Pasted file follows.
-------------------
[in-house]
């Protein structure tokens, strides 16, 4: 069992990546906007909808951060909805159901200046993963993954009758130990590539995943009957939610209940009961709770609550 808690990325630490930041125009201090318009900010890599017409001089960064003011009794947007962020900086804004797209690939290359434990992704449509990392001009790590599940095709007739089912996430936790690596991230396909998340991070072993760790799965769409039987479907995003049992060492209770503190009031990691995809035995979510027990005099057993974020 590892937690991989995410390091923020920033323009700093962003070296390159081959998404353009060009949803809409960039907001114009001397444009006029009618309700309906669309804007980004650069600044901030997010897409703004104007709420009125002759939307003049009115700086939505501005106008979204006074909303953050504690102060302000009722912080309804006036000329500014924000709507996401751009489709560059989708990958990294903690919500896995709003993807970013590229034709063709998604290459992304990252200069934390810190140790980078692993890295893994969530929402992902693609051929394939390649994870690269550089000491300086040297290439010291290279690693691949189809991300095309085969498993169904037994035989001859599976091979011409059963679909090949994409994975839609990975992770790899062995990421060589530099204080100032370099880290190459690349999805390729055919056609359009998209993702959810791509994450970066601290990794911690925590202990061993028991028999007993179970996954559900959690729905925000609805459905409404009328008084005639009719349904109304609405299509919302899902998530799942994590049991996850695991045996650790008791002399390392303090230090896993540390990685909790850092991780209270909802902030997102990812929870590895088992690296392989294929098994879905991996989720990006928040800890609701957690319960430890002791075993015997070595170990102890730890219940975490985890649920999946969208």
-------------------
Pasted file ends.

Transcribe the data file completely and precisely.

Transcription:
[in-house]
């Protein structure tokens, strides 16, 4: 069992990546906007909808951060909805159901200046993963993954009758130990590539995943009957939610209940009961709770609550 808690990325630490930041125009201090318009900010890599017409001089960064003011009794947007962020900086804004797209690939290359434990992704449509990392001009790590599940095709007739089912996430936790690596991230396909998340991070072993760790799965769409039987479907995003049992060492209770503190009031990691995809035995979510027990005099057993974020 590892937690991989995410390091923020920033323009700093962003070296390159081959998404353009060009949803809409960039907001114009001397444009006029009618309700309906669309804007980004650069600044901030997010897409703004104007709420009125002759939307003049009115700086939505501005106008979204006074909303953050504690102060302000009722912080309804006036000329500014924000709507996401751009489709560059989708990958990294903690919500896995709003993807970013590229034709063709998604290459992304990252200069934390810190140790980078692993890295893994969530929402992902693609051929394939390649994870690269550089000491300086040297290439010291290279690693691949189809991300095309085969498993169904037994035989001859599976091979011409059963679909090949994409994975839609990975992770790899062995990421060589530099204080100032370099880290190459690349999805390729055919056609359009998209993702959810791509994450970066601290990794911690925590202990061993028991028999007993179970996954559900959690729905925000609805459905409404009328008084005639009719349904109304609405299509919302899902998530799942994590049991996850695991045996650790008791002399390392303090230090896993540390990685909790850092991780209270909802902030997102990812929870590895088992690296392989294929098994879905991996989720990006928040800890609701957690319960430890002791075993015997070595170990102890730890219940975490985890649920999946969208």